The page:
1600 Pennsylvania Avenue (musical)

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1600 Pennsylvania Avenue
1600 Pennsylvania Avenue.jpg
1976 Broadway Playbill
Music Leonard Bernstein
Lyrics Alan Jay Lerner
Book Alan Jay Lerner
Productions 1976 Broadway

1600 Pennsylvania Avenue is a 1976 musical with music by Leonard Bernstein and book and lyrics by Alan Jay Lerner. It is considered to be a legendary Broadway flop, running only seven performances. It was Bernstein's last original score for Broadway.

Original Broadway production[edit]

The musical opened on May 4, 1976 at the Mark Hellinger Theatre and closed on May 8, 1976 after 7 performances and 13 previews. It was co-directed and co-choreographed by Gilbert Moses and George Faison.

The musical examined the establishment of the White House and its occupants from 1800 to 1900. Primarily focusing on race relations, the story depicted (among other incidents) Thomas Jefferson's then-alleged affair with a black maid, James Monroe's refusal to halt slavery in Washington, the aftermath of the American Civil War and Andrew Johnson's impeachment. Throughout the show, the leading actors performed multiple roles: Ken Howard played all the presidents, Patricia Routledge all the First Ladies, and Gilbert Price and Emily Yancy played the White House servants, Lud and Seena. Future Broadway stars Reid Shelton, Walter Charles, Beth Fowler and Richard Muenz appeared in ensemble roles, as did the young African American baritone Bruce Hubbard.

The show was originally intended to be performed as a play-within-a-play, with the show's actors stepping out of character to comment on the plot and debate race relations from a modern standpoint. But this concept was almost entirely removed during the show's out-of-town tryouts in Philadelphia and Washington, D.C. The musical's original director, Frank Corsaro, choreographer, Donald McKayle, and set and costume designer, Tony Walton, left the production during these try-outs.[1]

By the time the show opened on Broadway, little of the metatheatrical concept remained, aside from certain scenic and costume elements and a few musical references (most notably, the opening number "Rehearse!").[2]

Discouraged by the critical and public response to the work and angry that during the tryouts much of his music had been condensed and edited without his consent, Bernstein refused to allow a cast recording of the musical.[3]

Critical reaction[edit]

The initial critical response to the show was resoundingly negative. Critics savaged Lerner's book while largely praising Bernstein's score.[3] Only Patricia Routledge was spared, thanks mostly to her second act showstopper "Duet for One (The First Lady of the Land)"[4] for which she received a mid-show standing ovation on opening night in New York. After Bernstein's death a concert version of the score, retitled A White House Cantata was recorded and released. That version tended to be reviewed as a classical work rather than a Broadway musical, a tendency encouraged by the casting of the leading roles with opera singers. Differences in the score and performance style make it impossible to judge the original musical fairly from the later recording. The score is considered by many musical theater historians and aficionados[who?] to be a forgotten, or at least neglected, masterpiece. Some of the songs have enjoyed some fame outside the show including "Take Care of This House," "The President Jefferson Sunday Luncheon Party March" and "Duet for One", a tour-de-force for a single actress portraying both Julia Grant and Lucy Hayes on the day of Rutherford B. Hayes's inauguration detailing the exhausting vote counts that had many questioning his legitimacy.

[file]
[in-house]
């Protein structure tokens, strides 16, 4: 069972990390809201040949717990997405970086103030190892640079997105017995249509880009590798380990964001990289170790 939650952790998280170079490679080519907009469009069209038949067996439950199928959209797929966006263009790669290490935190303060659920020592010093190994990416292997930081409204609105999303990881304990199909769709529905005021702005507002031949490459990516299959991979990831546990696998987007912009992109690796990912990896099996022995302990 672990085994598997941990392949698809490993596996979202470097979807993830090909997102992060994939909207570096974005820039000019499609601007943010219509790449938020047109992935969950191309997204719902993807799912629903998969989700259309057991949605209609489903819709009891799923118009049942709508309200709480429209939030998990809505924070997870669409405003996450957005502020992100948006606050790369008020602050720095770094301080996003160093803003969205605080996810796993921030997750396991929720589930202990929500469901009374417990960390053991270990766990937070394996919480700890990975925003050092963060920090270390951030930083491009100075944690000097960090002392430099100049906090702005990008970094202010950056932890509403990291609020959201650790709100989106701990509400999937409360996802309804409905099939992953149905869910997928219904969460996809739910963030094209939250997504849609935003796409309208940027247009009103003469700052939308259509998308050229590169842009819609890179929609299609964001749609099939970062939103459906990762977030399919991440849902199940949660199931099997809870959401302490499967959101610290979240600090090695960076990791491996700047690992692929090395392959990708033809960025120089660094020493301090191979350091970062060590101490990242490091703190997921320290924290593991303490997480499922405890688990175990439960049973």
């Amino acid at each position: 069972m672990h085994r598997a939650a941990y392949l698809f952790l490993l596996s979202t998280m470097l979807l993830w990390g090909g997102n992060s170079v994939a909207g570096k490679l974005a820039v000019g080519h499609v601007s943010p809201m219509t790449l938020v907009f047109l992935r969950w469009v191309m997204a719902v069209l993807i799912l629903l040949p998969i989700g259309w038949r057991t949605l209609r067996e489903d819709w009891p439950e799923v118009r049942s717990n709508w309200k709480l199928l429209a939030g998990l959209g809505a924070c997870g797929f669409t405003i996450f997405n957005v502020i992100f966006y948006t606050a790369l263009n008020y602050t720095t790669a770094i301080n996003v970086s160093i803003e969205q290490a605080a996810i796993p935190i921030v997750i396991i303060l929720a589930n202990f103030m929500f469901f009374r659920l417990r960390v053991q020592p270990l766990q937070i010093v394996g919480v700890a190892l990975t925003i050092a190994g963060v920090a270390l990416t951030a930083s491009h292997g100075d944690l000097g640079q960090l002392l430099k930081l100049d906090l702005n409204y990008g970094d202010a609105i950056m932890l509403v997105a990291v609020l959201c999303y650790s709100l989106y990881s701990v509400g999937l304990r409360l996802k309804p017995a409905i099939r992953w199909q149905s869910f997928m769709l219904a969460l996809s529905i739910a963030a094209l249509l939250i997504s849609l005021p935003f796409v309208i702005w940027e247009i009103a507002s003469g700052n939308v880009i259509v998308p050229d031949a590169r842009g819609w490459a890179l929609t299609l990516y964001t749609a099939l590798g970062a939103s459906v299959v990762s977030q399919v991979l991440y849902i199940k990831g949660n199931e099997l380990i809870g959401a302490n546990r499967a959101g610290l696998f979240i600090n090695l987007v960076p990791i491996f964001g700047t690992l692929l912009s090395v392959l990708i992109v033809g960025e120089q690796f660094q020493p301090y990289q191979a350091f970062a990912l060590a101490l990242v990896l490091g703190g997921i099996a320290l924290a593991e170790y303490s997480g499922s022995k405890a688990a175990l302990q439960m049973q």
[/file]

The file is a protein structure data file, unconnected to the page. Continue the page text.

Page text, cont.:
Author Ethan Mordden noted that "Bernstein and Lerner created an astonishingly good score, even a synoptic all-American one, with fanfare, march, waltz, blues. It's Bernstein's most classical work for Broadway."[1]

Reuse of material in other works[edit]

As with his previously abandoned projects, Bernstein used portions of the score in subsequent works. In Songfest, for example, the setting of Walt Whitman's poem "To What You Said" as a baritone solo was a reworking of the original prelude of the show, in which the chorus hummed a melody played by the violoncello in the Songfest version. (In the show, this music was moved to the emotional low point of the second act, used as background to a Presidential funeral.) The occasional piece Slava! A Political Overture, written in honor of Bernstein's friend Mstislav Rostropovich, blended two numbers from the show, the up-tempo "Rehearse!" and "The Grand Old Party." Early in the opera A Quiet Place, the music for the aria "You're late, you shouldn't have come" derives from that of "Me," a song that in the original show established the meta-theatrical concept that was eventually abandoned. (Some of the music for "Me" can be heard in the Broadway score, most memorably in the song "American Dreaming.") An instrumental section of "The President Jefferson March" was reused in the final movement, "In Memoriam and March: The BSO Forever," of the Divertimento.